- Over the weekend, Coinbase “mistakenly” sent emails to its customers stating that they had changed their security settings.
- This caused a great deal of worry for customers amid rising cryptocurrency hacks.
- The cryptocurrency exchange confirmed that the error was due to an internal error and was not a malicious act by a third party.
Customers of America’s largest cryptocurrency exchange, Coinbase, had their hearts in their mouths after receiving email notifications that they had changed their 2FA settings. The emails were sent out in error and in an attempt to allay the fear of customers, the exchange stated that it had identified and resolved the issue.
A Costly Mistake
For customers of Coinbase, the past weekend was a chaotic one as they woke up to shocking messages from the firm stating that the security settings on their accounts have been changed. The email that was sent out by the publicly listed firm read that the two-factor authentication of customers had been changed. This triggered panic as users thought that their accounts had been hacked by cybercriminals.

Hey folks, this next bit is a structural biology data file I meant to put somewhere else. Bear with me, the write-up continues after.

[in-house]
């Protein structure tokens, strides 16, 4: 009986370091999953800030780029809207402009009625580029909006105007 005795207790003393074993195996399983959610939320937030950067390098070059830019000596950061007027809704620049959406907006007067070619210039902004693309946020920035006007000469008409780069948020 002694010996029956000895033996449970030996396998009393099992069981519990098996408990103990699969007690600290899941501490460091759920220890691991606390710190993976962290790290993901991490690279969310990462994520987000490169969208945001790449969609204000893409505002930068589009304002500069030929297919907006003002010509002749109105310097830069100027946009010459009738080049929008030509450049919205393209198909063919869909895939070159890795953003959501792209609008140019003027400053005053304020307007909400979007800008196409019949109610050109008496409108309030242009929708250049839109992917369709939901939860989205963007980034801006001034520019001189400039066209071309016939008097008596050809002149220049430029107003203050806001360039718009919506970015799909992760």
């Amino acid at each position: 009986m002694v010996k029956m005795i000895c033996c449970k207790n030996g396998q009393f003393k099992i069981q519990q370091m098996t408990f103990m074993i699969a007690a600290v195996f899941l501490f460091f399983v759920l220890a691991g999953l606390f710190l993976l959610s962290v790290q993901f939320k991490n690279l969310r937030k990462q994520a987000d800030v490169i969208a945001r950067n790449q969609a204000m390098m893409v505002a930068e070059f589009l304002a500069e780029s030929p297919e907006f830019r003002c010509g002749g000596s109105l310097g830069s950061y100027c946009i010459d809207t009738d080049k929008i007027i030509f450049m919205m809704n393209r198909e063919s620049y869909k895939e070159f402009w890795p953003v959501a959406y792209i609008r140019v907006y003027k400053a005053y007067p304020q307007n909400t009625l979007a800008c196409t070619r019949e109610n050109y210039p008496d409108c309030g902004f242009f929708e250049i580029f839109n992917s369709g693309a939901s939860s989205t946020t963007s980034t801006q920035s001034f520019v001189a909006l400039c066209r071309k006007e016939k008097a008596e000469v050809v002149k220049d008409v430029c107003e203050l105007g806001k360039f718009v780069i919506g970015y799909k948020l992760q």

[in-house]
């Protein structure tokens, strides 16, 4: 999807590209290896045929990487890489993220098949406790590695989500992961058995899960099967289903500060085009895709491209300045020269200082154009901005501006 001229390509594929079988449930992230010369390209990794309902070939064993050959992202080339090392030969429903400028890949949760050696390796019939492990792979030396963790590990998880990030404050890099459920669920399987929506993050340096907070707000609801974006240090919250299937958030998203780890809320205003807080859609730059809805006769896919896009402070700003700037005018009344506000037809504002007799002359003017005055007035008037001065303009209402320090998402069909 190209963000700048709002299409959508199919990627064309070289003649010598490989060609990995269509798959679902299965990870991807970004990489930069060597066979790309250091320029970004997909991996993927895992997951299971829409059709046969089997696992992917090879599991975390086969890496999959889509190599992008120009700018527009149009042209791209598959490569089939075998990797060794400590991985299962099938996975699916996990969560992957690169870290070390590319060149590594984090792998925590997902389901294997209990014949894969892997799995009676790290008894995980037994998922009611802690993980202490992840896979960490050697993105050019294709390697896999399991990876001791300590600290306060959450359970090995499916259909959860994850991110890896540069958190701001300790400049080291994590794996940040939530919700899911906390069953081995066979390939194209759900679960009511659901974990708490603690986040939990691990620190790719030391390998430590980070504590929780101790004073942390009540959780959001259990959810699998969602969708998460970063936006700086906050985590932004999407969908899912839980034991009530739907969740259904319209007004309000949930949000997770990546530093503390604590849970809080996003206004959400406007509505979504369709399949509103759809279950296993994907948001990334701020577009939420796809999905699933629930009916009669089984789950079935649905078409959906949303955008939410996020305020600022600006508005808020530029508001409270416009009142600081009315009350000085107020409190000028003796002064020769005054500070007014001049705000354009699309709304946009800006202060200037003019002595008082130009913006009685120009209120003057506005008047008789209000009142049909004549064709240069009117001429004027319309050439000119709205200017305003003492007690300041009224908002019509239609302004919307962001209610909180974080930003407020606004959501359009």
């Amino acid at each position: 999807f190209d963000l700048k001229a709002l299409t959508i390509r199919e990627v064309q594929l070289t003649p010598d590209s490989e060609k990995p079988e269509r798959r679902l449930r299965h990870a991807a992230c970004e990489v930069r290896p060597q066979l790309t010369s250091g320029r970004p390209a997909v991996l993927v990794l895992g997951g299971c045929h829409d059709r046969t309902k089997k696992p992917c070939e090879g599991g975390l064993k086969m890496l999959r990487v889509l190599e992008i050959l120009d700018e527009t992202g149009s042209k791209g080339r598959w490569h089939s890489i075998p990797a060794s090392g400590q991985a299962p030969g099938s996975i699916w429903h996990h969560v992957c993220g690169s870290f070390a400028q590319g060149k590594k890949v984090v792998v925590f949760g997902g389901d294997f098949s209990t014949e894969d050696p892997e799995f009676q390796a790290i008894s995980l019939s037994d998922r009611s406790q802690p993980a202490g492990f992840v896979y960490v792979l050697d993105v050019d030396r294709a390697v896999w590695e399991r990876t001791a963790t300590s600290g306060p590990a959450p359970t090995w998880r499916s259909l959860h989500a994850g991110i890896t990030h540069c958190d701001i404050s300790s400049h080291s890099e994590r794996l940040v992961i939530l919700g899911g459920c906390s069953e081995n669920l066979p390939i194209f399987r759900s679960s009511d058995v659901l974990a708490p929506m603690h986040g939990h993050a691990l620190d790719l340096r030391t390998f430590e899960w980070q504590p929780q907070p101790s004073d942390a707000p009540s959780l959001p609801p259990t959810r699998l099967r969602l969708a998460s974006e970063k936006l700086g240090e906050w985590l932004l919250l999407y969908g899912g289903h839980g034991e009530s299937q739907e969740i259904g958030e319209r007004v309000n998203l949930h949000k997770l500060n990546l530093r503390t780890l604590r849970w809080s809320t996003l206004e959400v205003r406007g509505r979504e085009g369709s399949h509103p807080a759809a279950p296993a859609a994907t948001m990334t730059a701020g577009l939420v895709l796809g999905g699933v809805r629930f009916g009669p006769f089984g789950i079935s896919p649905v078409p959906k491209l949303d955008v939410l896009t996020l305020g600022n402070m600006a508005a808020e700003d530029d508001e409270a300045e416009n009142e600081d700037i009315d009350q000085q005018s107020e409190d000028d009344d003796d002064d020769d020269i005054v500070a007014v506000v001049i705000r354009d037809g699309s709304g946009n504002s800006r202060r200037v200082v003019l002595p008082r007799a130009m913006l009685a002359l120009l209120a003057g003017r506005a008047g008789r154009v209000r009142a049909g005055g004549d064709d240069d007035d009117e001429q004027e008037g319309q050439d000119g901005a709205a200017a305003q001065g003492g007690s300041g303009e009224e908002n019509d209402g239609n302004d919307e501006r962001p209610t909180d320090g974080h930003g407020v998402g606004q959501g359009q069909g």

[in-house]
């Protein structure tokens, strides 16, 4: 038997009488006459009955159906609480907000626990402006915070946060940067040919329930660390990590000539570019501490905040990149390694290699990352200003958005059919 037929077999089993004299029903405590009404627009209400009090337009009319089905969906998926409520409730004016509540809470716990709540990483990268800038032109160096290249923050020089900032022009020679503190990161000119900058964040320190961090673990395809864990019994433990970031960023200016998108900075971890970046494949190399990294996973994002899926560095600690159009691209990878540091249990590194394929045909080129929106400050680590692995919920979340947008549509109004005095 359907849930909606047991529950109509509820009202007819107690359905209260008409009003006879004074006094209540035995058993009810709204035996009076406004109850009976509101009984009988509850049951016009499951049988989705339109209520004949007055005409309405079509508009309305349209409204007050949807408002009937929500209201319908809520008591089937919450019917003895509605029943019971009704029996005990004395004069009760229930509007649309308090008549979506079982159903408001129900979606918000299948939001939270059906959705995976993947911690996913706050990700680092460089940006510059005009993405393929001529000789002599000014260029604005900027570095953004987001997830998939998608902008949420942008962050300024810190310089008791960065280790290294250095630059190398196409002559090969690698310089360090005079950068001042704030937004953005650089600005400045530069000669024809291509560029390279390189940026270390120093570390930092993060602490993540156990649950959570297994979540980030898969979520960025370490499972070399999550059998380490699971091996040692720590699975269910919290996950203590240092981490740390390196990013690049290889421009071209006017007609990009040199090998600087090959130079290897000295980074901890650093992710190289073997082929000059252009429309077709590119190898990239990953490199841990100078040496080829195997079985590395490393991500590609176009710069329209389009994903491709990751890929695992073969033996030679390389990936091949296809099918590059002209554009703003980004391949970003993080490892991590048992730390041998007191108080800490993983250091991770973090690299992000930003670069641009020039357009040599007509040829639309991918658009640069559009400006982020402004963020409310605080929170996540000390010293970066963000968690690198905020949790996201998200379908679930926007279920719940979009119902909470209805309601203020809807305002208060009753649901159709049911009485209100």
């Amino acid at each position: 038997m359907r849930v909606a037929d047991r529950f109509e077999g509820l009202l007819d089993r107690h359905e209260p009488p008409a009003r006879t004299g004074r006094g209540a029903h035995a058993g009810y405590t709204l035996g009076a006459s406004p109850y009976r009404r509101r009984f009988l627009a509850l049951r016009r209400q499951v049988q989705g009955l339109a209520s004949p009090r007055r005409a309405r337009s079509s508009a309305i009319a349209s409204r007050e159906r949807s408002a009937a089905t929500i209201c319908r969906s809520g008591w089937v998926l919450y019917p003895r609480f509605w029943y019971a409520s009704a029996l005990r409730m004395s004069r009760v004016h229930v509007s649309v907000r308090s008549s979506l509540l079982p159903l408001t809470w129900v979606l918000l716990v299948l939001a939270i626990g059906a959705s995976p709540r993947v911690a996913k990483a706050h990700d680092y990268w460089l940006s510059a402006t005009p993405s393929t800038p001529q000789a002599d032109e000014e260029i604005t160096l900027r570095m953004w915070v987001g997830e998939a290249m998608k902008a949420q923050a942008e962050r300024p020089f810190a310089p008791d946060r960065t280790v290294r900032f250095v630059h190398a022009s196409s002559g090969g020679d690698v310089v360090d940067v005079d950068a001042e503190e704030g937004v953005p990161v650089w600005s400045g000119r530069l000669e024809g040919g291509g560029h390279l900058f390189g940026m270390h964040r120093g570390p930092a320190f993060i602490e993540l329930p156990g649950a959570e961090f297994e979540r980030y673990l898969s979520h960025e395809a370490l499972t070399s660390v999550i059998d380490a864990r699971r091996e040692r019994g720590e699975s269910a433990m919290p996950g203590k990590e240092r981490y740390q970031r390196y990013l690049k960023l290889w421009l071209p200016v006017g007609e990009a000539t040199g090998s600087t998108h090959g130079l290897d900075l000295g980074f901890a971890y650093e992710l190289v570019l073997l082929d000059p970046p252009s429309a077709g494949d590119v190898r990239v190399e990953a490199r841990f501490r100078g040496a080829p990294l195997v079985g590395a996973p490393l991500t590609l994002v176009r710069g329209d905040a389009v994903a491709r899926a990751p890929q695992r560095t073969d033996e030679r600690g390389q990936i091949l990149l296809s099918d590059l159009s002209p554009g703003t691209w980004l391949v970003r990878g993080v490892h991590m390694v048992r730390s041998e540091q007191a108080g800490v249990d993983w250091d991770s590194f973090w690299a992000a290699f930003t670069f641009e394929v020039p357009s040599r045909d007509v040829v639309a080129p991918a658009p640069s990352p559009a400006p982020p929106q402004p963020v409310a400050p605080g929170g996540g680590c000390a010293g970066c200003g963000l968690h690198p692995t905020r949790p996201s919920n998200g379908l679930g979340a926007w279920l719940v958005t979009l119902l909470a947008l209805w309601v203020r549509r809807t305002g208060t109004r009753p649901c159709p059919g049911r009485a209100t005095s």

Coinbase has since come out to state that the message was sent erroneously and quickly sent a follow-up email to placate the aggrieved customers. The exchange also took to Twitter to clear the air about the error, stating that the team had “identified the issue” and have succeeded in stopping the erroneous notifications.
It further added that the incident was “internal” and was caused by a bug rather than a malicious hacker trying to get away with user funds. 125,000 users were affected by the erroneous emails and the firm has pledged to gain back the trust of those that were adversely affected by the error.
Coinbase Fixes Up Its House
Prior to this time, Coinbase has been faced with unsavory reports of user accounts being hacked and the recent errors seem to have amplified the issues. In an attempt to get back into the good graces of its customers, the exchange announced the rolling out of voice support to offer 24/7 customer service to its users that have suffered hacks. Live chat functionality is also being scheduled for deployment later in the year.
Coinbase was founded in 2012 by Brian Armstrong and 9 years later, it occupies an enviable spot as the largest cryptocurrency exchange in the United States by volume. On April 14th, 2021, the exchange went public through a direct listing that gave it a valuation of over $100 billion.
Cryptocurrencies have been deeply affected by reports of hacks and scams which causes a great deal of concern to investors. Coinbase’s role as the first cryptocurrency exchange to be publicly listed places it in a precarious position with all eyes being fixed on it. 56 million users and assets above $223 billion could potentially be at stake given a security breach.